When ferocious Viking raids threatened to overrun England in the 9th century, it was Alfred who led efforts to repel them. The tale of his flight to Athelney in Somerset in 878, where he distractedly burnt some cakes, may be apocryphal, but by the end of the year he had scored a tremendous victory over the invaders at Edington. By the terms of peace he contained the Vikings’ territorial ambitions within the ‘Danelaw’, behind a frontier running from London to Chester – he made sure he won back London.
So much of what the Anglo-Saxons – they long considered themselves the rightful natives of England – did for us, came together under Alfred. Saxon communities had focused largely on village and farm, and he promoted a system of fortified settlements or burhs, many of which developed into thriving towns: witness the grid pattern of streets in his Wessex capital, Winchester, or Oxford or Chichester.
Alfred improved the navy and organised an effective army. He set about the codification of the English legal system and combined a consensual style of politics with a surprisingly ordered administration. He revived literacy and education, and probably ordered the compilation of the historical record called the Anglo-Saxon Chronicle, written in the vernacular that the Saxons had brought with them. “England is very unusual,” Dr Starkey points out. “Most countries of the ex-Roman Empire use Latin for administration. Anglo-Saxon England uses Anglo-Saxon.”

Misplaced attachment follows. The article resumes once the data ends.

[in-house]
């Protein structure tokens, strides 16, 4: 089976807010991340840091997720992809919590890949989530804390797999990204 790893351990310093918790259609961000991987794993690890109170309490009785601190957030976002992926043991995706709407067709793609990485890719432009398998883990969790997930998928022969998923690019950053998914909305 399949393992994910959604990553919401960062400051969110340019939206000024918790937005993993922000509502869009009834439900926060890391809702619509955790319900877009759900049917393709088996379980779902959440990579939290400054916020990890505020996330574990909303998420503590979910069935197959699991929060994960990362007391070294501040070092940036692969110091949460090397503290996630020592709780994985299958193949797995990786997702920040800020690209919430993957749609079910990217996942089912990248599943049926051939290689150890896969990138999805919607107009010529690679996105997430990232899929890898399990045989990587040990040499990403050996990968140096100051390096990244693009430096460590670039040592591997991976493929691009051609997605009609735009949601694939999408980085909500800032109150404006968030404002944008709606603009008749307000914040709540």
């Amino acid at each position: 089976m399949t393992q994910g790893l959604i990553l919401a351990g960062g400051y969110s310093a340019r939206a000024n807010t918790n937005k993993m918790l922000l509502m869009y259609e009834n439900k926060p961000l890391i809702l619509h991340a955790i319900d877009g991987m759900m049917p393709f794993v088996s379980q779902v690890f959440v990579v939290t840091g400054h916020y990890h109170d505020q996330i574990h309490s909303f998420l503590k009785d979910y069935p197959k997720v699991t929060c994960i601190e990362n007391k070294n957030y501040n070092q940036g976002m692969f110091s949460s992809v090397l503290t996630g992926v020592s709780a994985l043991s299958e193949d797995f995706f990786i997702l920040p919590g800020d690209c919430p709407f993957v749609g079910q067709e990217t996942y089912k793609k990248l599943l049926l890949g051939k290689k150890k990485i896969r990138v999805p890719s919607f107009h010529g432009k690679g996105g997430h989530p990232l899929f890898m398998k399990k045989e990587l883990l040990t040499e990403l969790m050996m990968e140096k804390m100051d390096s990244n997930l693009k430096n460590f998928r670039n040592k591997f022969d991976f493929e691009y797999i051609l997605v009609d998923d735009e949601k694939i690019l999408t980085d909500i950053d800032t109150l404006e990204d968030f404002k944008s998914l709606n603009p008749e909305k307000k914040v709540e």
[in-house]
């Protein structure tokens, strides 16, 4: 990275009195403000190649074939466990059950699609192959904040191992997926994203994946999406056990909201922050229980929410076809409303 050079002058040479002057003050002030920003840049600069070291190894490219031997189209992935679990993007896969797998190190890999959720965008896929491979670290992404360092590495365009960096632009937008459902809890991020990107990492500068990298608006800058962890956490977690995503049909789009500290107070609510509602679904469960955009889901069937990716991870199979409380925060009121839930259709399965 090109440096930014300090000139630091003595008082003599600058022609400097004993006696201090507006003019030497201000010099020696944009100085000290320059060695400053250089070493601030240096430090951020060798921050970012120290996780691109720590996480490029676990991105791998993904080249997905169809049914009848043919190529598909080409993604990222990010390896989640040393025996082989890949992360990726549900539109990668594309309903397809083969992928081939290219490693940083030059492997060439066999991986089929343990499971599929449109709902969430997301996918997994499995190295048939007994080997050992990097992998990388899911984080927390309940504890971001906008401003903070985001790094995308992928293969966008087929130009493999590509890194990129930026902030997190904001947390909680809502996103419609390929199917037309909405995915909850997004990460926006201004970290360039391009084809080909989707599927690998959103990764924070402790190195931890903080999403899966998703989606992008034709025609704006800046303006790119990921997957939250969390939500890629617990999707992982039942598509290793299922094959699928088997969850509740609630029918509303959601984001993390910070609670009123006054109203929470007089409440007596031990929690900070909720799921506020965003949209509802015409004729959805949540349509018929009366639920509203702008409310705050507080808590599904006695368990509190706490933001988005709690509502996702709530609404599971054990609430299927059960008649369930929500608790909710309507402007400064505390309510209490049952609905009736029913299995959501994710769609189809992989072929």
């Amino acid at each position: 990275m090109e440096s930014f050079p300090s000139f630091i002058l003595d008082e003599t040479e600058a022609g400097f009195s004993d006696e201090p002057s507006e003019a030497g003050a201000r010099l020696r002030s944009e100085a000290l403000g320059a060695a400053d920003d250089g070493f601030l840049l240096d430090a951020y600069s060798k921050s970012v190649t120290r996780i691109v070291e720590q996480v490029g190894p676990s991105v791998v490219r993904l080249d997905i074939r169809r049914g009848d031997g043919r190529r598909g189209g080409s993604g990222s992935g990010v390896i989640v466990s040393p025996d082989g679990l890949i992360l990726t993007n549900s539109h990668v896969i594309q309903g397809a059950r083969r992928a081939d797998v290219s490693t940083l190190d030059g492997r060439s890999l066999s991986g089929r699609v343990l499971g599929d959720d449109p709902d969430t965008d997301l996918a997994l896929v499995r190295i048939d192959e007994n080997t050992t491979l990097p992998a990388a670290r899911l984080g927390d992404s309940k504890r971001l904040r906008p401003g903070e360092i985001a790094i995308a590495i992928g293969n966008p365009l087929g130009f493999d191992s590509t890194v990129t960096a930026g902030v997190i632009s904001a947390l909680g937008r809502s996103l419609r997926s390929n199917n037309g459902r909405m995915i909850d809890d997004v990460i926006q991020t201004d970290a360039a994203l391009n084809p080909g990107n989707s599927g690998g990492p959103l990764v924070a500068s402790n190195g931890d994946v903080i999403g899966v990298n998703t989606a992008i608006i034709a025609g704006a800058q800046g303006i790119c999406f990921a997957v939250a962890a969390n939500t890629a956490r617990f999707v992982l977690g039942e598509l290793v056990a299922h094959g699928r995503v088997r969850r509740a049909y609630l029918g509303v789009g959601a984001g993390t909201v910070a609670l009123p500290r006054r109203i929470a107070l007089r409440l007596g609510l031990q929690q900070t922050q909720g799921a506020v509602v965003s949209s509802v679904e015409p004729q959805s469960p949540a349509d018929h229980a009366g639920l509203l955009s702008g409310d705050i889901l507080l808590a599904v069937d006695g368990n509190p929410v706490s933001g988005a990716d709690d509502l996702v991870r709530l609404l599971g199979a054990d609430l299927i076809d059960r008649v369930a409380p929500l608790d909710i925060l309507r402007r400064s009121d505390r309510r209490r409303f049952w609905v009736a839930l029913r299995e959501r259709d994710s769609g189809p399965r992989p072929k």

Alfred styled himself ‘King of the Angles and Saxons’, though in truth, it would be his grandson, Aethelstan (924-39), who is generally reckoned the first King of England. The Saxons made inroads but never conquered Wales or Scotland, and they left Celtic Ireland untouched.
All in all, Aengla Land ended up in pretty good shape for the times, with a growing trade economy, single standard of coinage and, yes, highly organised tax system. Not everyone was pleased. Sir Bernard de Hoghton, of Hoghton Tower in Lancashire, traces his ancestry to Lady Godiva and tells the famous tale of how she rode naked through the streets of Coventry in the 11th century. “Why? To humiliate her husband, Earl Leofric, who she felt was over taxing her Mercian subjects.” It’s said her ‘streak’ sufficiently impressed her husband that he relaxed his demands.
Then suddenly, in April 1066, a comet – now called Halley’s Comet – blazed across England’s sky. It was widely interpreted as a portent of disaster. True enough, in October of that year, Harold, last of England’s Anglo-Saxon kings, was killed at the Battle of Hastings. Overnight a new Norman ruling class and culture arrived, threatening all that had gone before.